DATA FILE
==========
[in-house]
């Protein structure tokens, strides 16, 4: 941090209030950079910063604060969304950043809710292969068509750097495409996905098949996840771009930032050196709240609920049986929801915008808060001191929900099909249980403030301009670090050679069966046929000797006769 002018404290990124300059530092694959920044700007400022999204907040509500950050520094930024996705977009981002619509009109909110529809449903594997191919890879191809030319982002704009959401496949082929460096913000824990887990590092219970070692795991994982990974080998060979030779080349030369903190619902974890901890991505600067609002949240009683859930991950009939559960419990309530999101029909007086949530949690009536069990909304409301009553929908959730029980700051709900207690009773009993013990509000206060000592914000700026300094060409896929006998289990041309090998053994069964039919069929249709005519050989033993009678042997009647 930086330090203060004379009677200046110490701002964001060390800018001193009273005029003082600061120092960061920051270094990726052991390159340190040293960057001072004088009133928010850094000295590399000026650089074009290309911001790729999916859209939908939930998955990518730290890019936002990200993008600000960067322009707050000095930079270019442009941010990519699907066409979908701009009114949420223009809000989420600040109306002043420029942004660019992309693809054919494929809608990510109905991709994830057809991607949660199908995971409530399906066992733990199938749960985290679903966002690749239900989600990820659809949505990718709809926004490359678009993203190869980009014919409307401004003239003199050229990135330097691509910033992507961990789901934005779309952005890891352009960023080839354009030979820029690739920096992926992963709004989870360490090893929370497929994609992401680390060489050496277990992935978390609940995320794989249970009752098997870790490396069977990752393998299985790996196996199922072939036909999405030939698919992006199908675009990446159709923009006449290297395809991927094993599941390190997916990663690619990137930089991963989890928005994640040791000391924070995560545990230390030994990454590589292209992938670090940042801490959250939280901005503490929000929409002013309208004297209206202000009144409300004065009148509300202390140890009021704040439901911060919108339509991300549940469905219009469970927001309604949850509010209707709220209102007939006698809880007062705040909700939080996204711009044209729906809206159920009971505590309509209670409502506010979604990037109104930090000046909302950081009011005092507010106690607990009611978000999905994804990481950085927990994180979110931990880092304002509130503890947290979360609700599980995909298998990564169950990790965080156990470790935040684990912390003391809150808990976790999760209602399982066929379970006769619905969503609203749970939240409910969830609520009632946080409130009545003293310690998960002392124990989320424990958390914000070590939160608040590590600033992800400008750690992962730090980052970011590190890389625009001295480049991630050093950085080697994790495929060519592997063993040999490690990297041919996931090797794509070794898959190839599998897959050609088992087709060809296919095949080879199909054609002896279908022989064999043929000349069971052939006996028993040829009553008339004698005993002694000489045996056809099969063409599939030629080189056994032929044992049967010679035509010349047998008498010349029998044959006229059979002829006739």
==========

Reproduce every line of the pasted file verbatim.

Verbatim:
[in-house]
């Protein structure tokens, strides 16, 4: 941090209030950079910063604060969304950043809710292969068509750097495409996905098949996840771009930032050196709240609920049986929801915008808060001191929900099909249980403030301009670090050679069966046929000797006769 002018404290990124300059530092694959920044700007400022999204907040509500950050520094930024996705977009981002619509009109909110529809449903594997191919890879191809030319982002704009959401496949082929460096913000824990887990590092219970070692795991994982990974080998060979030779080349030369903190619902974890901890991505600067609002949240009683859930991950009939559960419990309530999101029909007086949530949690009536069990909304409301009553929908959730029980700051709900207690009773009993013990509000206060000592914000700026300094060409896929006998289990041309090998053994069964039919069929249709005519050989033993009678042997009647 930086330090203060004379009677200046110490701002964001060390800018001193009273005029003082600061120092960061920051270094990726052991390159340190040293960057001072004088009133928010850094000295590399000026650089074009290309911001790729999916859209939908939930998955990518730290890019936002990200993008600000960067322009707050000095930079270019442009941010990519699907066409979908701009009114949420223009809000989420600040109306002043420029942004660019992309693809054919494929809608990510109905991709994830057809991607949660199908995971409530399906066992733990199938749960985290679903966002690749239900989600990820659809949505990718709809926004490359678009993203190869980009014919409307401004003239003199050229990135330097691509910033992507961990789901934005779309952005890891352009960023080839354009030979820029690739920096992926992963709004989870360490090893929370497929994609992401680390060489050496277990992935978390609940995320794989249970009752098997870790490396069977990752393998299985790996196996199922072939036909999405030939698919992006199908675009990446159709923009006449290297395809991927094993599941390190997916990663690619990137930089991963989890928005994640040791000391924070995560545990230390030994990454590589292209992938670090940042801490959250939280901005503490929000929409002013309208004297209206202000009144409300004065009148509300202390140890009021704040439901911060919108339509991300549940469905219009469970927001309604949850509010209707709220209102007939006698809880007062705040909700939080996204711009044209729906809206159920009971505590309509209670409502506010979604990037109104930090000046909302950081009011005092507010106690607990009611978000999905994804990481950085927990994180979110931990880092304002509130503890947290979360609700599980995909298998990564169950990790965080156990470790935040684990912390003391809150808990976790999760209602399982066929379970006769619905969503609203749970939240409910969830609520009632946080409130009545003293310690998960002392124990989320424990958390914000070590939160608040590590600033992800400008750690992962730090980052970011590190890389625009001295480049991630050093950085080697994790495929060519592997063993040999490690990297041919996931090797794509070794898959190839599998897959050609088992087709060809296919095949080879199909054609002896279908022989064999043929000349069971052939006996028993040829009553008339004698005993002694000489045996056809099969063409599939030629080189056994032929044992049967010679035509010349047998008498010349029998044959006229059979002829006739």